In a competitive marketplace, nondisclosure agreements can be appealing — but they are easy to use incorrectly. Employers may want NDAs in place to defend their client lists and secret recipes, but if they use over-reaching language or underutilize the agreements, the documents can be difficult to defend in court.
Who uses NDAs?
Mark Spund, attorney and chair of the employment practice group at Davidoff Hutcher & Citron LLP, explained that NDAs are usually used to "safeguard proprietary information, such as financial records, marketing plans, and customer lists — anything that would give competitors an advantage if the information were revealed."
NDAs are, on the whole, accepted by the courts, but they may be challenged if they're too broad or if they prevent employees from gaining employment with another company, Meredith Campbell, attorney and chair of the employment and labor practice group at Shulman Rogers, told HR Dive. Businesses have "an obligation to protect their own information and even the information of their clients and vendors," she said. "If the agreement doesn't fall under a broader restrictive covenant, like non-competes or non-solicits, where there is a lot of pushback, the agreement is typically valid."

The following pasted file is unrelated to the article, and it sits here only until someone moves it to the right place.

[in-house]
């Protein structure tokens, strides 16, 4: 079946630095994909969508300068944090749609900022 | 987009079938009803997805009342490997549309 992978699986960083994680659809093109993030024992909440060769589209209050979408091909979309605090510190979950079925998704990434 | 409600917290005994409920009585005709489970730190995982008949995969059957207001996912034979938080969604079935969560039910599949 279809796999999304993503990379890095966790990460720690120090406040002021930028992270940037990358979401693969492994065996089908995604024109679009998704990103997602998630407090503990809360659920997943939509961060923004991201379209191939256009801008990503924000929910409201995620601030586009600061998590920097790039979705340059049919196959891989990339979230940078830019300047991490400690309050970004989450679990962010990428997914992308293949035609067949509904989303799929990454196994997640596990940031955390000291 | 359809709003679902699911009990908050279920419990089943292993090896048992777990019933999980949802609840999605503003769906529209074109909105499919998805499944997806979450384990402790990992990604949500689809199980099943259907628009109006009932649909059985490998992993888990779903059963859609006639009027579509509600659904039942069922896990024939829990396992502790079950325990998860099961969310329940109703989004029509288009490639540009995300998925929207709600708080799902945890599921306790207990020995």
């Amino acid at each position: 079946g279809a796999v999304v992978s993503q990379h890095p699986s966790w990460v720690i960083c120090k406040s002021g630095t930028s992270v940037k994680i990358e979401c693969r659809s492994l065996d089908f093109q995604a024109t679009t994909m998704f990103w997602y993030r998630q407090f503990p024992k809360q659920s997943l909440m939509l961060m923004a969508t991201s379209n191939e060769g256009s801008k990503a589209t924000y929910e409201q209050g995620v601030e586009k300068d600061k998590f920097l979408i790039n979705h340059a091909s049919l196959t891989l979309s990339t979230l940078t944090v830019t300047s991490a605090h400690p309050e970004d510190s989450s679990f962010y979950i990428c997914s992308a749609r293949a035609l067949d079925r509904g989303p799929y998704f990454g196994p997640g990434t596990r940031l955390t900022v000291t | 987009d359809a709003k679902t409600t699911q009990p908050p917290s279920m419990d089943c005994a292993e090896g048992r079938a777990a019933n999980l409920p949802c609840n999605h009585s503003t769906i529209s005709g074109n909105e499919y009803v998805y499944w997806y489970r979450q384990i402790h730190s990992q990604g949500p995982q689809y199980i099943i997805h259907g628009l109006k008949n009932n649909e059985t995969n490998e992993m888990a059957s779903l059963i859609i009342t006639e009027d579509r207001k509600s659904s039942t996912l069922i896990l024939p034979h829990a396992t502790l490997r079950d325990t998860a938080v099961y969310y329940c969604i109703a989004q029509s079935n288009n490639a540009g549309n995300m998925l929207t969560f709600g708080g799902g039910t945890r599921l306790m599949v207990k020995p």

Employees also should see some value to signing the agreement, Campbell said; "We're happy to train and expose you to our business practices, but we have a duty to clients and other employees to protect their jobs and make sure you don't unfairly share information outside our work environment."
From startups to legacy conglomerates, all types of companies find value in NDAs, Peg Buchenroth, SVP of Human Resources at Addison Group, told HR Dive in an email. But many companies may also forget to include their consultants as a group that may need to sign an NDA. "Many companies that engage outside consulting services for a special strategic project will require an NDA prior to providing any confidential information to the consultant(s) assigned to the project," Buchenroth said.
Jacqueline Johnson, co-chair of Littler's Unfair Competition and Trade Secrets Practice Group, offered an extensive (non-inclusive) list of the types of information that can be covered under NDAs. They can come in a variety of formats and protect:
- Customer and client lists, including contact information and preferences;
- Fees, costs, and pricing structures;
- Business and operations plans and methods;
- Trade secrets;
- Innovations, ranging from ideas to inventions, and from research to and new developments;
- Distribution and sales methods, systems and strategies;
- Marketing and advertising information and strategies;
- Manufacturing know-how;
- Distributor, vendor, supplier and contractor information;
- Computer software, applications and programs; and,
- Confidential information obtained from third parties under an expectation of privacy.
How are they best used?
To be truly enforceable, the agreement must be narrowly tailored to a specific interest, Campbell said; "Protect only what you need to protect." For entry-level employees, employers may use an agreement that's very basic and easy for a new hire to understand. "I'm never a fan of telling someone they have to sign before they leave the room, so it's important to let employees read through any contract carefully," she added.